Traveling in Peru: 10 Things You Need to Know in Advance

Peru is one of the easiest countries to travel in South America. The transportation system is well-organized, and you can find good hotels and restaurants everywhere, while the people are very hospitable. It has been a popular destination among travelers for decades, owing to the natural beauty of the country. There are few countries where you can find beaches, deserts, jungles, and snow-capped mountains, but Peru offers all of them. Before you embark on your journey, there are a few things that are handy to know. Here are the all the things you need to know in one place so that you can get the most out of your trip to Peru.

#1 Peru is a paradise for both novice and experienced hikers

If you’re going to Peru, you’re almost certain to go on some fantastic hikes. The Andes, the largest mountain range in South America, is shared by Peru with six other countries. Besides the massive mountains, you’ll find many glaciers, waterfalls, rainforests, and numerous other natural phenomena. Whether you’re an experienced hiker or have never been in the mountains before, Peru has treks of every level. You can go on amazing day hikes, but you can also join a challenging ten-day hike.

#2 How to save money on ATM fees in Peru

Withdrawing money abroad incurs a few euros per transaction, which is why it’s a good idea to withdraw as much money as possible in one go. The best bank for this is BCP, where you can withdraw more per transaction than other banks. The maximum amount is 700 soles, about $140. Additionally, this bank doesn’t charge a commission, so you only have to pay the fees of your own bank. That’s an easy way to save money!

#3 You need to book the Inca Trail well in advance

If you want to hike the famous four-day Inca Trail, you need to book it about 5 months in advance on average. If you wait too long, the spots are likely already taken. Expect to pay around $500 to $1000 per person for the Inca Trail, depending on how luxurious you want it to be. Of course, you can also visit Machu Picchu without hiking the Inca Trail. In that case, it’s still wise to arrange things like your train tickets in advance. You can read all about what you need to arrange for a visit to Machu Picchu in our article with tips for Machu Picchu.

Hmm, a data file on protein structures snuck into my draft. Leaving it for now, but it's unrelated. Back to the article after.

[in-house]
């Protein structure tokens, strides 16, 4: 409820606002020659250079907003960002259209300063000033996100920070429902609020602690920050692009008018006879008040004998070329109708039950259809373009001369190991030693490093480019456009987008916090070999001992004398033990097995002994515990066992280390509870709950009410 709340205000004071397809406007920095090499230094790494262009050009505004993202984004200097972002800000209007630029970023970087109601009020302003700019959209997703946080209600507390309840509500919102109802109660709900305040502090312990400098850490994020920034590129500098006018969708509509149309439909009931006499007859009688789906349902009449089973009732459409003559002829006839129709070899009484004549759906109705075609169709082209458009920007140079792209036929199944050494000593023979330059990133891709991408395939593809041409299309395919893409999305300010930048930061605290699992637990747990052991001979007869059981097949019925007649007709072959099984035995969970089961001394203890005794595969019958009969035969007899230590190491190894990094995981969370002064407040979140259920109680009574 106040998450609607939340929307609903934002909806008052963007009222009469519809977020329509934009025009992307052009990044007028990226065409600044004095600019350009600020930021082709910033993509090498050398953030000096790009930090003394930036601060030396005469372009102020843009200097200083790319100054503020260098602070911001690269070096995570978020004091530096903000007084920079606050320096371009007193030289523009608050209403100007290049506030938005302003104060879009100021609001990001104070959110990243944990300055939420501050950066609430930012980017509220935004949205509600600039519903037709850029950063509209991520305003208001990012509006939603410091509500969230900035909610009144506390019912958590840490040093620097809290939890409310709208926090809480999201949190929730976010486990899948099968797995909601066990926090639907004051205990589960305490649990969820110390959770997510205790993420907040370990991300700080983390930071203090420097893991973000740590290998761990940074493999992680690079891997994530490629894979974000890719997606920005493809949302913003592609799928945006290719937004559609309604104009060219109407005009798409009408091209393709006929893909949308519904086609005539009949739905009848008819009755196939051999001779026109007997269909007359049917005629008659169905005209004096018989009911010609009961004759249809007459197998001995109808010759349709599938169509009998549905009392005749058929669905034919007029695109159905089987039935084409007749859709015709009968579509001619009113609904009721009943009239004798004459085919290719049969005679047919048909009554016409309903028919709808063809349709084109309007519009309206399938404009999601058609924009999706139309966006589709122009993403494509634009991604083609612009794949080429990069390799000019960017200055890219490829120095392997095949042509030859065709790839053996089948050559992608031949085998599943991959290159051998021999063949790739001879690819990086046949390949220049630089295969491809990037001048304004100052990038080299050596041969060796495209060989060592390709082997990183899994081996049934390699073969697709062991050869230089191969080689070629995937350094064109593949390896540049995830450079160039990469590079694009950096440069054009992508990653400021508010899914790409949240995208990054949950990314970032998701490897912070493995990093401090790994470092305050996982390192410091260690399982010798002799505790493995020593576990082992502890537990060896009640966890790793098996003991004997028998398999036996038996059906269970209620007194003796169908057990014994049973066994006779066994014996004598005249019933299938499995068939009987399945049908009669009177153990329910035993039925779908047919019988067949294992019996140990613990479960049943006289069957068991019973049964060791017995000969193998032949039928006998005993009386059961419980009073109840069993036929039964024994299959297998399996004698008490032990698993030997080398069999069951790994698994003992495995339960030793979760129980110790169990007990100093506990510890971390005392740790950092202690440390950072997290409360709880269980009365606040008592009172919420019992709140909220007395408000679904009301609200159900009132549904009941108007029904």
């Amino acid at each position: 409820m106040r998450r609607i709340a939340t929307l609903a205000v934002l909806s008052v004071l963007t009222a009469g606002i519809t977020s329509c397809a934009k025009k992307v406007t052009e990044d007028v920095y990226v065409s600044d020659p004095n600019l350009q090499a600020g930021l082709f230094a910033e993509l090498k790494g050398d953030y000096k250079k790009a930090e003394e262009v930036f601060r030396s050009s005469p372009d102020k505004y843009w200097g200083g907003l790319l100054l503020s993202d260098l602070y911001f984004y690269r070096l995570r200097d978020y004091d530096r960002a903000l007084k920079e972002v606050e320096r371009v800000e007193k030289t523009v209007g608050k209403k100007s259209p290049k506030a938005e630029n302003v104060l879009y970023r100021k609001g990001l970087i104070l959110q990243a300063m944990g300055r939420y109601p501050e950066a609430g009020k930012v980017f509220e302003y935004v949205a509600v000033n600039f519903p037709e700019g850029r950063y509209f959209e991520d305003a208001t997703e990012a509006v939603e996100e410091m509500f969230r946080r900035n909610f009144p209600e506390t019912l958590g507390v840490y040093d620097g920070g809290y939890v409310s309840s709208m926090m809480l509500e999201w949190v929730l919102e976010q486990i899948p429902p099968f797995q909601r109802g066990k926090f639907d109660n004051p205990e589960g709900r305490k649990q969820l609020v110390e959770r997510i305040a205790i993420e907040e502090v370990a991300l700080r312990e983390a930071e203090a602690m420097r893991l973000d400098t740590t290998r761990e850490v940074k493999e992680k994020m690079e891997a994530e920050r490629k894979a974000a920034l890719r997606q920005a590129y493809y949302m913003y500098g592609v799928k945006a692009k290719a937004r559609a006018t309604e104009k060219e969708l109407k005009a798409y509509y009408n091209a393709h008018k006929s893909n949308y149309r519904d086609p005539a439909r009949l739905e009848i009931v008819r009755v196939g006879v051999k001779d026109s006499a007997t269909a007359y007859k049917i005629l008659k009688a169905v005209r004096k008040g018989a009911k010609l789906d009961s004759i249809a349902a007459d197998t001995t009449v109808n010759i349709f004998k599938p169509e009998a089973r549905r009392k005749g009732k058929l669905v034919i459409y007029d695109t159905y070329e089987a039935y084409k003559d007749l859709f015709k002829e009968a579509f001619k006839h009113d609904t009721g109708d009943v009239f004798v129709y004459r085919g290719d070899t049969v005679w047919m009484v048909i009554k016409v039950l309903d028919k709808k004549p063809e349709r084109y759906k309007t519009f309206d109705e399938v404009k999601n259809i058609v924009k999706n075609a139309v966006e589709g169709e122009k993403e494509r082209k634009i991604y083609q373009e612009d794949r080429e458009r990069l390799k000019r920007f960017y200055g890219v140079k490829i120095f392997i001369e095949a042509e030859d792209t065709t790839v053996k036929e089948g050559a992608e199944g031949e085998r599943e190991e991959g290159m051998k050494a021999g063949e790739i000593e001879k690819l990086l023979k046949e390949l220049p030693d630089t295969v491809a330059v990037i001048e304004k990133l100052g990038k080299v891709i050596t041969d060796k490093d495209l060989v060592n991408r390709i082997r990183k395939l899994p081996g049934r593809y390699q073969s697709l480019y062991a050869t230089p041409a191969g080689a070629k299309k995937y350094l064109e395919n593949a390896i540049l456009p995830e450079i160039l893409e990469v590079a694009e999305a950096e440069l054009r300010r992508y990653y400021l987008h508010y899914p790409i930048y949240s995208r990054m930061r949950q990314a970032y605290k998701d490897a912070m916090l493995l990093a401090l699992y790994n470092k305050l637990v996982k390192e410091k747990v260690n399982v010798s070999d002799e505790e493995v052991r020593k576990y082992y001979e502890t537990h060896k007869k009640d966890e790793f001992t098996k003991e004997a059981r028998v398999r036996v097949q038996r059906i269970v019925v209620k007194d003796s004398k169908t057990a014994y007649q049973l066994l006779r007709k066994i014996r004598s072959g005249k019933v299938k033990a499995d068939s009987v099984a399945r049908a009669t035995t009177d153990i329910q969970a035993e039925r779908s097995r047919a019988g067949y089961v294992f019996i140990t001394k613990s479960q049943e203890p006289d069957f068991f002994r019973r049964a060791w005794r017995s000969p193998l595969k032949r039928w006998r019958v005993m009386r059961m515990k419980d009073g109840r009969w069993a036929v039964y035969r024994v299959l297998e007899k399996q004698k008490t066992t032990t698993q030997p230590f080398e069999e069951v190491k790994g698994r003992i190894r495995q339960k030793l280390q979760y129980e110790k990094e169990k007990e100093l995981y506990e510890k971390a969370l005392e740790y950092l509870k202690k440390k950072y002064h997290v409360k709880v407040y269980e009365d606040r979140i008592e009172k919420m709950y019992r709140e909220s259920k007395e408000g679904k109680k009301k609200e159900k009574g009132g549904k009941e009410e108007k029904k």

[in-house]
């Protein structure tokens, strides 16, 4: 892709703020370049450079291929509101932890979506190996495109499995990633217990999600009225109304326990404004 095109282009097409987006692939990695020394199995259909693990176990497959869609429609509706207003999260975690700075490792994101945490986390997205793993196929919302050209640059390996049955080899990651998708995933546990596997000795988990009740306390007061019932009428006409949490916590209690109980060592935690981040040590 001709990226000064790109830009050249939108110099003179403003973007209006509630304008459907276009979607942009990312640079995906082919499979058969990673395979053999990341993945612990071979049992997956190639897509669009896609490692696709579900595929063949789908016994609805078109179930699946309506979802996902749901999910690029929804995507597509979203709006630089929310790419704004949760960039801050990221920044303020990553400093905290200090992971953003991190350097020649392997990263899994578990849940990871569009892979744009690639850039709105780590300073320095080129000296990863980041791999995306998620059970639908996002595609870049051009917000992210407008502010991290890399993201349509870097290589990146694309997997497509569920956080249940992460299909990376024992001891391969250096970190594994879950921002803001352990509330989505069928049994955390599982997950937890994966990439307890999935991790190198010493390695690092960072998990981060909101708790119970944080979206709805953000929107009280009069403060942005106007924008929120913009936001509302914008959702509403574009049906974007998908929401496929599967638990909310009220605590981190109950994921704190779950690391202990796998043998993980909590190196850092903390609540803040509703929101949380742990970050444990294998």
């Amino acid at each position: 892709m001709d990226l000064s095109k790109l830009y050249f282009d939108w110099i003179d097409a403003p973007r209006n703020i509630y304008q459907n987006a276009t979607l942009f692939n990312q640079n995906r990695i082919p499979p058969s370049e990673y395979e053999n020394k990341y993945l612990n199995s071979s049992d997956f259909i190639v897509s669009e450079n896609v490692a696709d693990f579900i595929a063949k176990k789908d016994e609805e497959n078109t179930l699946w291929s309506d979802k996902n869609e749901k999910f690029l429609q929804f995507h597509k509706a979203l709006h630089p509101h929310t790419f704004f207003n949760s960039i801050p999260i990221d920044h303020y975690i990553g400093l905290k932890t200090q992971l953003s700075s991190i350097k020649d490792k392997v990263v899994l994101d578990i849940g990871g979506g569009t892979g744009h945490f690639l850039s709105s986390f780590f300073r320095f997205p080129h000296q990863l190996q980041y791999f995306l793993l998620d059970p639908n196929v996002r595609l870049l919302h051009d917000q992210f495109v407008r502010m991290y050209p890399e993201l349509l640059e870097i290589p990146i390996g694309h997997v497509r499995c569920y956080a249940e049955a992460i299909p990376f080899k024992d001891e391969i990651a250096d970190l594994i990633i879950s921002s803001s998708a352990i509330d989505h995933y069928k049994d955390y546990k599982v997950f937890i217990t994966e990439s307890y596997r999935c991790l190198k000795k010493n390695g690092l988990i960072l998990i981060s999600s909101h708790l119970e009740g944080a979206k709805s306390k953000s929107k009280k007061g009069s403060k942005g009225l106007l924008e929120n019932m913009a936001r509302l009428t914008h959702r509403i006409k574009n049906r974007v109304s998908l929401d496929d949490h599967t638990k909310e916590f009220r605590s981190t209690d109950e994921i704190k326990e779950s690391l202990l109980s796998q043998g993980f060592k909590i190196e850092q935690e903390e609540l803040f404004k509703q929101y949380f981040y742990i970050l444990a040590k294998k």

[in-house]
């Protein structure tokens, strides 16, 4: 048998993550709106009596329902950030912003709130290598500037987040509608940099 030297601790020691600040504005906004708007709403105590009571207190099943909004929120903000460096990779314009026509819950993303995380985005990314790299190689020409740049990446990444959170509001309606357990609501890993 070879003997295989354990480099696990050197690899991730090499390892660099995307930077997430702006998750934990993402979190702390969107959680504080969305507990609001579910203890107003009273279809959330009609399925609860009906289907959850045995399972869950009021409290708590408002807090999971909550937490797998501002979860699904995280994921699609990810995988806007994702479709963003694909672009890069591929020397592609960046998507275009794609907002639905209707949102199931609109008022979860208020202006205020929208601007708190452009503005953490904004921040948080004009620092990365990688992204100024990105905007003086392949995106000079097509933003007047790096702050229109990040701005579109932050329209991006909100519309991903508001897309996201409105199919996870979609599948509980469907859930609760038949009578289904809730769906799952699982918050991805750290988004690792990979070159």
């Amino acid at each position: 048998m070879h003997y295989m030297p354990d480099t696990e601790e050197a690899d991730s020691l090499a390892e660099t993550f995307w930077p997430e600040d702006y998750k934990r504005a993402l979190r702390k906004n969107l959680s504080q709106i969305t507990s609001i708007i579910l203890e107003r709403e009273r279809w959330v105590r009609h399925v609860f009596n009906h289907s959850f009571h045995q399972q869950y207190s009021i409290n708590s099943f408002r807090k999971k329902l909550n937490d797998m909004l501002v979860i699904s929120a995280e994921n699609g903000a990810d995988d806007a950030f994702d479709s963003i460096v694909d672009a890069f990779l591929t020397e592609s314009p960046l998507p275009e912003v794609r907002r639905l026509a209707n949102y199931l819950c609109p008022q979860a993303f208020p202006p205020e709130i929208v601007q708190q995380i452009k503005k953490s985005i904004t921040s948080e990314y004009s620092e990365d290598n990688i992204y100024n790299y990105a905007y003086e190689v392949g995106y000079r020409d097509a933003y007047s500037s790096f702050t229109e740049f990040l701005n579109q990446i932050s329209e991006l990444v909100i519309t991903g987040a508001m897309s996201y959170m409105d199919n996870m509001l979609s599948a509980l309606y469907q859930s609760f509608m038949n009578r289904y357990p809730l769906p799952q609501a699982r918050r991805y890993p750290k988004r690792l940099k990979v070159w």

High season from April to September: Book the Inca Trail 6 to 8 months in advance.
Low season from October to March: Book the Inca Trail 1 to 3 months in advance.

#4 A trip through Peru means spending a lot of time on the bus

A large part of Peru is mountainous. So, expect many hours on the bus when traveling through Peru. Therefore, download movies and series on Netflix, and fun podcasts and music on Spotify with your fast Dutch Wi-Fi at home. That makes these long bus rides much more enjoyable. If you enjoy watching or listening to something together with your fellow traveler on your phone, it’s ideal to bring a splitter.

#5 Buses in Peru are fortunately extremely luxurious